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Home » Mortgages » Help to Buy Remortgage

Help to Remortgage Specialists

A Help to Buy loan is a shared equity loan. Until the loan is paid in full, the Government retains a share of the property, and its value. There are many reasons why people would look for a help to buy remortgage of their property and this guide looks at remortgage Help to Buy options.

When You Can Remortgage Help to Buy Loans and Borrow More Money?

There are a number of reasons why someone would remortgage their property such as:

  • To pay back all of the equity loan
  • To pay back some of the equity loan
  • To make significant/structural alterations to the property, with permission
  • To have funding to undertake an equity transfer

An equity transfer is when the ownership of the property is changed, from sole to joint ownership for example, or vice versa.

When is the best time to remortgage a Help to Buy loan?

Given Help to Buy loans are free from interest for the first five years, it makes sense to pay off the loan, if possible, during this time. If you don’t, there is interest to pay, and as the rate rises with the Retail Price Index, this can become a significant figure. Therefore, some people might decide it is best to remortgage in the initial 5 year time-frame. Additionally if you took out a 2 year or 5 year fixed rate you may choose to explore your help to buy remortgage options when your fixed rate is due for renewal, and therefore avoid any early redemption fees if remortgaged during the initial fixed rate period.

Remortgaging a property that has a help to buy loan does take longer than a standard remortgage, so best to start the process early. Good advice is explore your remortgage options 6 months before your rate is due to expire.

Help To Buy Remortgage Options

If you have come to the end of your initial rate period you have a few options on what to do next:

  1. You could remain with your current lender and switch to a different rate – This is known as a Product Transfer.
  2. You could remortgage to a new lender who is maybe offering better terms and keep the equity help to buy loan in place.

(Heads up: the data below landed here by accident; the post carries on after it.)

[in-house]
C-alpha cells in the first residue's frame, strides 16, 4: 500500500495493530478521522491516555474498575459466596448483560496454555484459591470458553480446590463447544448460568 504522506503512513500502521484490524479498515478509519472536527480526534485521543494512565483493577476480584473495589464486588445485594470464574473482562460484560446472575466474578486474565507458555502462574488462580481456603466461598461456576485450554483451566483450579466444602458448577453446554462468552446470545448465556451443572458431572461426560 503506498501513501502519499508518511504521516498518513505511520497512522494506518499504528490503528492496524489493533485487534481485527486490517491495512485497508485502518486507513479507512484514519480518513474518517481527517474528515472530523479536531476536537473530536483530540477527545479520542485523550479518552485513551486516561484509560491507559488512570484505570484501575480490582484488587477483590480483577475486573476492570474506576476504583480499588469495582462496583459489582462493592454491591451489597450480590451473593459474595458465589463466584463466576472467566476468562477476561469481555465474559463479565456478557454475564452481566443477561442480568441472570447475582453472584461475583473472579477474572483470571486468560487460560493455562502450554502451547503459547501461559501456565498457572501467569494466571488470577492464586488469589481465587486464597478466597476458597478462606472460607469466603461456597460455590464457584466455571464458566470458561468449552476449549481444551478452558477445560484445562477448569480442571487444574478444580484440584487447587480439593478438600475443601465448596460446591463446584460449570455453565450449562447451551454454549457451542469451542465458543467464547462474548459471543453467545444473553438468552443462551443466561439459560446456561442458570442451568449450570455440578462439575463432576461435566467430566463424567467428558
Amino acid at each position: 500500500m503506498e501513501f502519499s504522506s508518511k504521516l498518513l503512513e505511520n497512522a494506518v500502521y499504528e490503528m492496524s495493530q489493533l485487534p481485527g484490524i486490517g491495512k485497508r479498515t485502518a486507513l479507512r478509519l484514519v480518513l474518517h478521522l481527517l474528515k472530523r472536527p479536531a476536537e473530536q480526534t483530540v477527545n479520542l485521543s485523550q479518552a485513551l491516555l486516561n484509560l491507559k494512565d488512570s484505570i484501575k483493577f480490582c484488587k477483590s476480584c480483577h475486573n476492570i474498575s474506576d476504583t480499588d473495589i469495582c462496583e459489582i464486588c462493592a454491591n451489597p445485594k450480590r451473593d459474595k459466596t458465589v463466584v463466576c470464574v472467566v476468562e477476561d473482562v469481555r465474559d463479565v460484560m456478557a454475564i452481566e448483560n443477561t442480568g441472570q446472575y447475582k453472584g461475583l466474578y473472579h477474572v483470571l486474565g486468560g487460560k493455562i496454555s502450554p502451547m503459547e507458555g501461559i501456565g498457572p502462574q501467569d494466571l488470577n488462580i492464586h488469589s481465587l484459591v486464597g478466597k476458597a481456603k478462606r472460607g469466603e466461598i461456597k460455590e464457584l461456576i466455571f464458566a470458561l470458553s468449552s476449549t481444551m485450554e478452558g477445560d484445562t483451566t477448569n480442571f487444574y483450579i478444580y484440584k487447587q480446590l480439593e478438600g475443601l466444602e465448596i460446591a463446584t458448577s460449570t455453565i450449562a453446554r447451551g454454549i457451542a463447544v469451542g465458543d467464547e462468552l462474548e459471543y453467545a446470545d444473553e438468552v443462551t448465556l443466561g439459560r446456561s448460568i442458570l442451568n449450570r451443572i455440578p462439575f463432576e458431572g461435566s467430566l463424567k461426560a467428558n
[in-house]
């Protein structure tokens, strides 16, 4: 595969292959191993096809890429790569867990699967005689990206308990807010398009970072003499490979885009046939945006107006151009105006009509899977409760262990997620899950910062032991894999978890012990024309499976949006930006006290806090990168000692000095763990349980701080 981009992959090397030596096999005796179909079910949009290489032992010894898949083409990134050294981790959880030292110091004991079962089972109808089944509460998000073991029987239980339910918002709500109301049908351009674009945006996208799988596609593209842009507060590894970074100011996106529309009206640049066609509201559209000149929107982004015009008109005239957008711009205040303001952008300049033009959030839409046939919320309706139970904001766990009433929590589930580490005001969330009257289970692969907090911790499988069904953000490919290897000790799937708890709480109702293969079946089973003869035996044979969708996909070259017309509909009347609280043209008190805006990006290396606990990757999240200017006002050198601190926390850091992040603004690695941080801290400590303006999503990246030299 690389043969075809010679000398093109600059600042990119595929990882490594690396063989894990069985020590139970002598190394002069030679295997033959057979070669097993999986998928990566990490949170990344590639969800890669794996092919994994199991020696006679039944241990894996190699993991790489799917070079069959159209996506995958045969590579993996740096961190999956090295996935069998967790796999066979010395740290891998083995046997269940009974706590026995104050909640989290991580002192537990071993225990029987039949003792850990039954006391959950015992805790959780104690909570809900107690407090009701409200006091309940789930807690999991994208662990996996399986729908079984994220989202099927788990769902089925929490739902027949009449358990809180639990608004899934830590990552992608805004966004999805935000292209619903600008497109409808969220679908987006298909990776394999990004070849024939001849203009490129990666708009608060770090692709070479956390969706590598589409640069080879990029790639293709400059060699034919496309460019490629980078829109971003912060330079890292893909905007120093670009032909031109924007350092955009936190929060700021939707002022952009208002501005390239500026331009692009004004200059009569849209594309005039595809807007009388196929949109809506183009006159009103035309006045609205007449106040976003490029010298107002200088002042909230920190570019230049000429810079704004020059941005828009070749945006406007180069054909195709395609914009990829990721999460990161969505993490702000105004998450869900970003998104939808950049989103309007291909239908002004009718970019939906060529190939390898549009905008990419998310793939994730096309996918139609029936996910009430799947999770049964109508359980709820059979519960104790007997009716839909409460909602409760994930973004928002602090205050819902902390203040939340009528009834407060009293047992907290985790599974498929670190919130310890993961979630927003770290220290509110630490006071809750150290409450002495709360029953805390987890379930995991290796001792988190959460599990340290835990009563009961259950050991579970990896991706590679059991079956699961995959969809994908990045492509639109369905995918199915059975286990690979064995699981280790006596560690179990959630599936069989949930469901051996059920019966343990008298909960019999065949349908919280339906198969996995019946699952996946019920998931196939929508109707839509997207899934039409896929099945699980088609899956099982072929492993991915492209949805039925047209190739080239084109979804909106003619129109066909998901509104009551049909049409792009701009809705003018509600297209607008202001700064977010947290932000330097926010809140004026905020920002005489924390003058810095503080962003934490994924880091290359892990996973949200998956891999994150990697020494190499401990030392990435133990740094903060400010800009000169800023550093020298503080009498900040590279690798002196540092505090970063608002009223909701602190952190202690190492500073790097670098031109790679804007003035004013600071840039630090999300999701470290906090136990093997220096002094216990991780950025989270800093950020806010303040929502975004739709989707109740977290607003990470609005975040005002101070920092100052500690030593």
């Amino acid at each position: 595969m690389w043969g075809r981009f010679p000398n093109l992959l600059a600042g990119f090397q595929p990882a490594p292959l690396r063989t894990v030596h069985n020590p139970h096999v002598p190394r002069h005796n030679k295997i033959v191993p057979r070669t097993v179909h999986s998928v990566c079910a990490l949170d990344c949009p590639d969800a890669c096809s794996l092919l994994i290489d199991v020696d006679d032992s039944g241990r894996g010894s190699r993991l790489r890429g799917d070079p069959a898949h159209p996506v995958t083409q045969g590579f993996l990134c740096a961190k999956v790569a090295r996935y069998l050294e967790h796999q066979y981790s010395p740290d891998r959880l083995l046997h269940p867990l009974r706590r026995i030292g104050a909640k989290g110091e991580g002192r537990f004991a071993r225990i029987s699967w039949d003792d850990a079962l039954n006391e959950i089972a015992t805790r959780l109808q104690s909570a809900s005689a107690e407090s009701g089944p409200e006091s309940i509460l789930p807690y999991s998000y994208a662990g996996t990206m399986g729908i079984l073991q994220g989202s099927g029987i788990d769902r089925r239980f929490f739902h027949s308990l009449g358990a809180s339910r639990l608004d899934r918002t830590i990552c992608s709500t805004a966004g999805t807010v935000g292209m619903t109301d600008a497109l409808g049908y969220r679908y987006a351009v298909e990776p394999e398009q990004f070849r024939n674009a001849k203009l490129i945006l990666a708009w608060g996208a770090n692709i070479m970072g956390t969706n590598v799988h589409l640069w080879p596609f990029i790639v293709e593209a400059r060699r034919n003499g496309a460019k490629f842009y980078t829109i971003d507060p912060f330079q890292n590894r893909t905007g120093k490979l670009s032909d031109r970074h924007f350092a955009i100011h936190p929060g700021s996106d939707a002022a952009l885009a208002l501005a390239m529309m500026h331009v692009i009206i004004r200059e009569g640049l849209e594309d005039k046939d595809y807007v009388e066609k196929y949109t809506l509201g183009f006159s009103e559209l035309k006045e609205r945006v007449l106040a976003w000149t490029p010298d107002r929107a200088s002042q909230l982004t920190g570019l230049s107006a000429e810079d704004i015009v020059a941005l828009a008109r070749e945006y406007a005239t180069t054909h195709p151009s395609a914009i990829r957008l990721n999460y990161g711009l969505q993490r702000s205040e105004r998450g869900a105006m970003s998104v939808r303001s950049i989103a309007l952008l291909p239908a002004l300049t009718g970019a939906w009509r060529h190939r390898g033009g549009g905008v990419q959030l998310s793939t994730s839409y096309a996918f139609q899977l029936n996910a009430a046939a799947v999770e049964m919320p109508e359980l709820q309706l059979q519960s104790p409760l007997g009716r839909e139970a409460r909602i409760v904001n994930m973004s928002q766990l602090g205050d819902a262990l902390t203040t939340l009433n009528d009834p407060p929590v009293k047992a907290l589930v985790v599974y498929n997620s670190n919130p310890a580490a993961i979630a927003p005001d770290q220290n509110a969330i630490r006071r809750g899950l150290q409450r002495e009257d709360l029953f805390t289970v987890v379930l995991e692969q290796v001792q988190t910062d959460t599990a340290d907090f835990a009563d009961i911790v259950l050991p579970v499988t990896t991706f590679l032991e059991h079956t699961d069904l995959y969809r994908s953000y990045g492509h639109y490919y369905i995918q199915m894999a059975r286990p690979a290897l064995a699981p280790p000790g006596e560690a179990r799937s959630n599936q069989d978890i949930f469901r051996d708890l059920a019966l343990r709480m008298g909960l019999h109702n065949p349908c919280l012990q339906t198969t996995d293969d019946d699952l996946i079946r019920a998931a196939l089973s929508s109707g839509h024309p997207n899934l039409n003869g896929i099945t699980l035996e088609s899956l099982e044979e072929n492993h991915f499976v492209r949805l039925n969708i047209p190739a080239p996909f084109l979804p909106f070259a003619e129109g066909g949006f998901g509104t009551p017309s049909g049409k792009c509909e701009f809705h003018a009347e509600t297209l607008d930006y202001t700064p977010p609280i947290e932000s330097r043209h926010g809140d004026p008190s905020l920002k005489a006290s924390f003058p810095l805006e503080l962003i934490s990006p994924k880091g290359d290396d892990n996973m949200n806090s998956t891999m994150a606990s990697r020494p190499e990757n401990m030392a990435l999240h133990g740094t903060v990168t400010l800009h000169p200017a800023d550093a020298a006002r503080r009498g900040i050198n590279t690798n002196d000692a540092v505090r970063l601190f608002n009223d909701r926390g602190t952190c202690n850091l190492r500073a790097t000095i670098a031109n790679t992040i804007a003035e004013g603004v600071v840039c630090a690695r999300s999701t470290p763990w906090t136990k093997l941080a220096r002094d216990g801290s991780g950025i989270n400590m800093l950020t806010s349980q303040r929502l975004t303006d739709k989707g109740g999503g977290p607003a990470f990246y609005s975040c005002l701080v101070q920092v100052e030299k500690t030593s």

3. You could remortgage and capital raise to pay off or partially redeem the equity loan.

If your circumstances have changed since you purchased the property, for example you may now have bad credit registered such as defaults or CCJ’s, or have changed to being self employed and maybe a contractor for example, your mortgage adviser can advise you on your options.

Can you Remortgage to Pay Off a Help to Buy Loan if you have Negative Equity?

When the current value of the property is less than the money owned on the repayment mortgage and the equity loan, the homeowner is in negative equity. In this situation, the vast majority of property owners will not be able to remortgage and capital raise to clear the equity loan on their property.

Of course, it is advisable to speak with a specialist mortgage broker who has experience in remortgaging Help to Buy property. An experienced professional is likely to have come across this situation before and they will be well placed to give you advice on what to do next.

How Much do I Need to Pay Back to Clear the Help to Buy Loan?

This depends upon how much you initially borrowed. The amount you owe is linked to the current value not the amount you initially borrowed, so if for example, you bought the property for £250,000 and took out a help to buy loan of 20% – this would be £50,000. If this property is now valued at £300,000, 20% of this new value would mean you need to pay back £60,000.

What are the Steps to Remortgage and Consolidate my Help to Buy Charge?

Here we have broken down the steps that need to be taken:

  1. Speak with a mortgage broker who can advise you on a suitable remortgage factoring in the help to buy loan which is being consolidated.
  2. Get an Agreement in Principle done along with a formal illustration detailing all the associated costs.
  3. Submit an application. A valuation will need to be done and the lender will complete all the required underwriting and then issue a mortgage offer. You should also instruction a solicitor at this stage. It is recommended working with a solicitor who is familiar with the process of redeeming a help to buy loan.
  4. Your mortgage offer is issued.
  5. You need to arrange for a RICS surveyor to value the property and this valuation report is sent to the help to buy administration agent along with ‘Form B’ and an admin fee of £200. The help to buy team will then issue a redemption letter to your solicitor.
  6. With the mortgage offer and the help to buy redemption letter your solicitor will now be able to arrange a completion.

Please note the property valuation report is valid for three months, from the date when the report was produced. If the remortgage process isn’t completed within three months, the homeowner must request a letter from the surveyor stating the valuation is okay to be extended for another month.

If this additional month comes and goes without the remortgage process concluding, the homeowner will be instructed to possibly arrange another valuation to be done.

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